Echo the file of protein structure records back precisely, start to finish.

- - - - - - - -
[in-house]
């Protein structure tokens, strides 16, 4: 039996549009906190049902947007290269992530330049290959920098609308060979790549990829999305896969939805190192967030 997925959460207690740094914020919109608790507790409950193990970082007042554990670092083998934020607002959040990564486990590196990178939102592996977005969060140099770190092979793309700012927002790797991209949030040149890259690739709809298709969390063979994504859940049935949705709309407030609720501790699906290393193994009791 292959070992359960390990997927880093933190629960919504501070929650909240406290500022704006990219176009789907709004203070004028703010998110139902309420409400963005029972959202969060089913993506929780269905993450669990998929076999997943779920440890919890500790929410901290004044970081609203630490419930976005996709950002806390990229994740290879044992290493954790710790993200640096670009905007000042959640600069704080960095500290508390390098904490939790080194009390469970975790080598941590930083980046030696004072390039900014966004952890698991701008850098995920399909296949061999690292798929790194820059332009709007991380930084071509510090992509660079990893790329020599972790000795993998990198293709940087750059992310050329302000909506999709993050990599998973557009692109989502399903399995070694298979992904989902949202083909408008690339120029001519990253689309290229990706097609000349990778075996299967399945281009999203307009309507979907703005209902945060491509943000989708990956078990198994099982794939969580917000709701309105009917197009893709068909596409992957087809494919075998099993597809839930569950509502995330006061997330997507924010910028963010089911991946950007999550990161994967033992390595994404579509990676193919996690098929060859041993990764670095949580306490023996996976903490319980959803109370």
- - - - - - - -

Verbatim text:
[in-house]
């Protein structure tokens, strides 16, 4: 039996549009906190049902947007290269992530330049290959920098609308060979790549990829999305896969939805190192967030 997925959460207690740094914020919109608790507790409950193990970082007042554990670092083998934020607002959040990564486990590196990178939102592996977005969060140099770190092979793309700012927002790797991209949030040149890259690739709809298709969390063979994504859940049935949705709309407030609720501790699906290393193994009791 292959070992359960390990997927880093933190629960919504501070929650909240406290500022704006990219176009789907709004203070004028703010998110139902309420409400963005029972959202969060089913993506929780269905993450669990998929076999997943779920440890919890500790929410901290004044970081609203630490419930976005996709950002806390990229994740290879044992290493954790710790993200640096670009905007000042959640600069704080960095500290508390390098904490939790080194009390469970975790080598941590930083980046030696004072390039900014966004952890698991701008850098995920399909296949061999690292798929790194820059332009709007991380930084071509510090992509660079990893790329020599972790000795993998990198293709940087750059992310050329302000909506999709993050990599998973557009692109989502399903399995070694298979992904989902949202083909408008690339120029001519990253689309290229990706097609000349990778075996299967399945281009999203307009309507979907703005209902945060491509943000989708990956078990198994099982794939969580917000709701309105009917197009893709068909596409992957087809494919075998099993597809839930569950509502995330006061997330997507924010910028963010089911991946950007999550990161994967033992390595994404579509990676193919996690098929060859041993990764670095949580306490023996996976903490319980959803109370």